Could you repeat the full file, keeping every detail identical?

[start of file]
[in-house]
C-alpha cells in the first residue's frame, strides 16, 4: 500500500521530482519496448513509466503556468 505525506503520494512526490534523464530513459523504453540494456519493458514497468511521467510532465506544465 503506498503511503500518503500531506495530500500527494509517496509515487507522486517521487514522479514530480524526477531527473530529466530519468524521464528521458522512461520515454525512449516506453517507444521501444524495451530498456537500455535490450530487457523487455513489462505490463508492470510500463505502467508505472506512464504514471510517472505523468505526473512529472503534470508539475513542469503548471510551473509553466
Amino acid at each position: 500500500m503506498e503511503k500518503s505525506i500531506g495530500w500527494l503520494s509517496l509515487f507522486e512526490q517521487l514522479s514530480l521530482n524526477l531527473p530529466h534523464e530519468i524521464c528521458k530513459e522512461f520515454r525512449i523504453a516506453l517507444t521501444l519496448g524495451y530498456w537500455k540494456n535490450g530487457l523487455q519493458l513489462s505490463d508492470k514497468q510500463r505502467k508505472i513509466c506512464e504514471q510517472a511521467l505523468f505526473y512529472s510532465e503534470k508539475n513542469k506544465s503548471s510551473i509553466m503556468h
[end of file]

[in-house]
C-alpha cells in the first residue's frame, strides 16, 4: 500500500521530482519496448513509466503556468 505525506503520494512526490534523464530513459523504453540494456519493458514497468511521467510532465506544465 503506498503511503500518503500531506495530500500527494509517496509515487507522486517521487514522479514530480524526477531527473530529466530519468524521464528521458522512461520515454525512449516506453517507444521501444524495451530498456537500455535490450530487457523487455513489462505490463508492470510500463505502467508505472506512464504514471510517472505523468505526473512529472503534470508539475513542469503548471510551473509553466
Amino acid at each position: 500500500m503506498e503511503k500518503s505525506i500531506g495530500w500527494l503520494s509517496l509515487f507522486e512526490q517521487l514522479s514530480l521530482n524526477l531527473p530529466h534523464e530519468i524521464c528521458k530513459e522512461f520515454r525512449i523504453a516506453l517507444t521501444l519496448g524495451y530498456w537500455k540494456n535490450g530487457l523487455q519493458l513489462s505490463d508492470k514497468q510500463r505502467k508505472i513509466c506512464e504514471q510517472a511521467l505523468f505526473y512529472s510532465e503534470k508539475n513542469k506544465s503548471s510551473i509553466m503556468h